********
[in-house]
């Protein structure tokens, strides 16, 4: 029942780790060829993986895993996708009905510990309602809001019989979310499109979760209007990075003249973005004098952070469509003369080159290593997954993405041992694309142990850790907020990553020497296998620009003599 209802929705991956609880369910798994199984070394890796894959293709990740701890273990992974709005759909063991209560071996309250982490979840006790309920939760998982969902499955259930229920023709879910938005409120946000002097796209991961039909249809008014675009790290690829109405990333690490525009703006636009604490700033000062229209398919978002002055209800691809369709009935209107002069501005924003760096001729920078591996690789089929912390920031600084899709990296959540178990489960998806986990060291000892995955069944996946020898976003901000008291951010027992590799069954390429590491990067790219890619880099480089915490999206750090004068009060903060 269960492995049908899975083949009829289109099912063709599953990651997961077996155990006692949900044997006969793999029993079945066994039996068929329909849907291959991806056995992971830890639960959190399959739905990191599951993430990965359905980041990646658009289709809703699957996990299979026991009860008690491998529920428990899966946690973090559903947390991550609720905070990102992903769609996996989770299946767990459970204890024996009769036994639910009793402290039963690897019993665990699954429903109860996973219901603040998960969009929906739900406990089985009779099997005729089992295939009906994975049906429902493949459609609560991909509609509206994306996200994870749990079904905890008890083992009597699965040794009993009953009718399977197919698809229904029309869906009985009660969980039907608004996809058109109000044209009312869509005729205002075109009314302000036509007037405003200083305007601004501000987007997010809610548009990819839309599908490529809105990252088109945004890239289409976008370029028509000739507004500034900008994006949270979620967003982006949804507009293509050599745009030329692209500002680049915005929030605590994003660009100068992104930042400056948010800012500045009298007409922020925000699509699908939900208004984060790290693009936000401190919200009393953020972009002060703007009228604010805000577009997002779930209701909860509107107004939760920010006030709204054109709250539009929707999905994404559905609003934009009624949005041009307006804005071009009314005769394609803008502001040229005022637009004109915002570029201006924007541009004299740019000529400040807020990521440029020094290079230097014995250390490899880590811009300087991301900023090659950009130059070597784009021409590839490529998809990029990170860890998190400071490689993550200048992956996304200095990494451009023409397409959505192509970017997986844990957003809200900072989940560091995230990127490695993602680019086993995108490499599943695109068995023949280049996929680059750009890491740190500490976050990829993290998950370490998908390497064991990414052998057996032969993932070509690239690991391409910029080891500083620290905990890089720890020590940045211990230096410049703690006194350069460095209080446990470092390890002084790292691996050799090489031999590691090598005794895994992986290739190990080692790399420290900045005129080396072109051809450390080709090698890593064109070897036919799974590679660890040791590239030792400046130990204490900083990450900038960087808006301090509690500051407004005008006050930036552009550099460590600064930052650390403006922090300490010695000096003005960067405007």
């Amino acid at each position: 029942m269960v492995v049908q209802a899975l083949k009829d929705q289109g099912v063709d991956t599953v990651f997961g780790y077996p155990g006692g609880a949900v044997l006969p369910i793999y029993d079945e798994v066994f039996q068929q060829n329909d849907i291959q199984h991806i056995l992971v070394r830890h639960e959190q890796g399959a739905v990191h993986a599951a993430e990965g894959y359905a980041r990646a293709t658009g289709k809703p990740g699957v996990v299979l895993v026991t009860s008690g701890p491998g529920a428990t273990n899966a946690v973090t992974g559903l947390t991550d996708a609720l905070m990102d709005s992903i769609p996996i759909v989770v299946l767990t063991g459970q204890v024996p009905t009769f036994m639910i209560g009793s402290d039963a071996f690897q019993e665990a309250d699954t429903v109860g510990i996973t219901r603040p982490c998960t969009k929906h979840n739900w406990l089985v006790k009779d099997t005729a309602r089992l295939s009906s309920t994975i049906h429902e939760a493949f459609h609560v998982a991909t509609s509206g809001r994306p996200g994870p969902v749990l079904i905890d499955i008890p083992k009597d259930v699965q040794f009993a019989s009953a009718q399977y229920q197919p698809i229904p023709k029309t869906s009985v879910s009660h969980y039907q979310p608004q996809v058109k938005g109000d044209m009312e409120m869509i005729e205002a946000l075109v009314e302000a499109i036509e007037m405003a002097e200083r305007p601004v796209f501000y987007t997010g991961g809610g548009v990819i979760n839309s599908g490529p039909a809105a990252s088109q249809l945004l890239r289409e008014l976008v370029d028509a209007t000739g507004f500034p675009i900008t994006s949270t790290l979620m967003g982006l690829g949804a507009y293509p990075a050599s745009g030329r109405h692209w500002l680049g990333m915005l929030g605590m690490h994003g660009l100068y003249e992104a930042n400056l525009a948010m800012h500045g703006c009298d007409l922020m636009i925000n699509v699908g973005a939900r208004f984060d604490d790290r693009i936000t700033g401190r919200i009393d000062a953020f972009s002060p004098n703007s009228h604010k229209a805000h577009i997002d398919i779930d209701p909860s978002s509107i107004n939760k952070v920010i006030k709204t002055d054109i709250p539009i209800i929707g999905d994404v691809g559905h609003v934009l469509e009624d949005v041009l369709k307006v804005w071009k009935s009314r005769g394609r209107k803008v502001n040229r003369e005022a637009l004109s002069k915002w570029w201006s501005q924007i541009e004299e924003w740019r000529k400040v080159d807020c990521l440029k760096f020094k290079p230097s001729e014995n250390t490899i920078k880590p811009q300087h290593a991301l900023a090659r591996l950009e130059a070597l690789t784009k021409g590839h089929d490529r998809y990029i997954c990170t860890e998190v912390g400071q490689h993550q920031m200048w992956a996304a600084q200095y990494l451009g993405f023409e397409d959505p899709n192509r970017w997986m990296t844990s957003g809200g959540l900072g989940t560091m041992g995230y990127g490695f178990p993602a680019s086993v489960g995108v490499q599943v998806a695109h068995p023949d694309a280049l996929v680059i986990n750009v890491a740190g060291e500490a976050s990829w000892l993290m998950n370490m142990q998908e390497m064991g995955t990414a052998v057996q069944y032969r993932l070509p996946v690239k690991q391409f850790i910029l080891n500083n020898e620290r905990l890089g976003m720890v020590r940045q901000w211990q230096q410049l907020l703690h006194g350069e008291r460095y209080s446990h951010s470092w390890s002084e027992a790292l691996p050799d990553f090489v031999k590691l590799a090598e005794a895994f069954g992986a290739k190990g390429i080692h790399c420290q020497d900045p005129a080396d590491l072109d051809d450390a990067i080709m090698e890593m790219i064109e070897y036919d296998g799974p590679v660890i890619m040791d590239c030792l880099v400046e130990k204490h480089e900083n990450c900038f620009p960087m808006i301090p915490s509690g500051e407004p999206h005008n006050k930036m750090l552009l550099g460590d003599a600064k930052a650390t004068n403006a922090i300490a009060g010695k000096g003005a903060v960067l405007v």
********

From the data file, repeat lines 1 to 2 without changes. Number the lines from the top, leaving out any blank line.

[in-house]
């Protein structure tokens, strides 16, 4: 029942780790060829993986895993996708009905510990309602809001019989979310499109979760209007990075003249973005004098952070469509003369080159290593997954993405041992694309142990850790907020990553020497296998620009003599 209802929705991956609880369910798994199984070394890796894959293709990740701890273990992974709005759909063991209560071996309250982490979840006790309920939760998982969902499955259930229920023709879910938005409120946000002097796209991961039909249809008014675009790290690829109405990333690490525009703006636009604490700033000062229209398919978002002055209800691809369709009935209107002069501005924003760096001729920078591996690789089929912390920031600084899709990296959540178990489960998806986990060291000892995955069944996946020898976003901000008291951010027992590799069954390429590491990067790219890619880099480089915490999206750090004068009060903060 269960492995049908899975083949009829289109099912063709599953990651997961077996155990006692949900044997006969793999029993079945066994039996068929329909849907291959991806056995992971830890639960959190399959739905990191599951993430990965359905980041990646658009289709809703699957996990299979026991009860008690491998529920428990899966946690973090559903947390991550609720905070990102992903769609996996989770299946767990459970204890024996009769036994639910009793402290039963690897019993665990699954429903109860996973219901603040998960969009929906739900406990089985009779099997005729089992295939009906994975049906429902493949459609609560991909509609509206994306996200994870749990079904905890008890083992009597699965040794009993009953009718399977197919698809229904029309869906009985009660969980039907608004996809058109109000044209009312869509005729205002075109009314302000036509007037405003200083305007601004501000987007997010809610548009990819839309599908490529809105990252088109945004890239289409976008370029028509000739507004500034900008994006949270979620967003982006949804507009293509050599745009030329692209500002680049915005929030605590994003660009100068992104930042400056948010800012500045009298007409922020925000699509699908939900208004984060790290693009936000401190919200009393953020972009002060703007009228604010805000577009997002779930209701909860509107107004939760920010006030709204054109709250539009929707999905994404559905609003934009009624949005041009307006804005071009009314005769394609803008502001040229005022637009004109915002570029201006924007541009004299740019000529400040807020990521440029020094290079230097014995250390490899880590811009300087991301900023090659950009130059070597784009021409590839490529998809990029990170860890998190400071490689993550200048992956996304200095990494451009023409397409959505192509970017997986844990957003809200900072989940560091995230990127490695993602680019086993995108490499599943695109068995023949280049996929680059750009890491740190500490976050990829993290998950370490998908390497064991990414052998057996032969993932070509690239690991391409910029080891500083620290905990890089720890020590940045211990230096410049703690006194350069460095209080446990470092390890002084790292691996050799090489031999590691090598005794895994992986290739190990080692790399420290900045005129080396072109051809450390080709090698890593064109070897036919799974590679660890040791590239030792400046130990204490900083990450900038960087808006301090509690500051407004005008006050930036552009550099460590600064930052650390403006922090300490010695000096003005960067405007």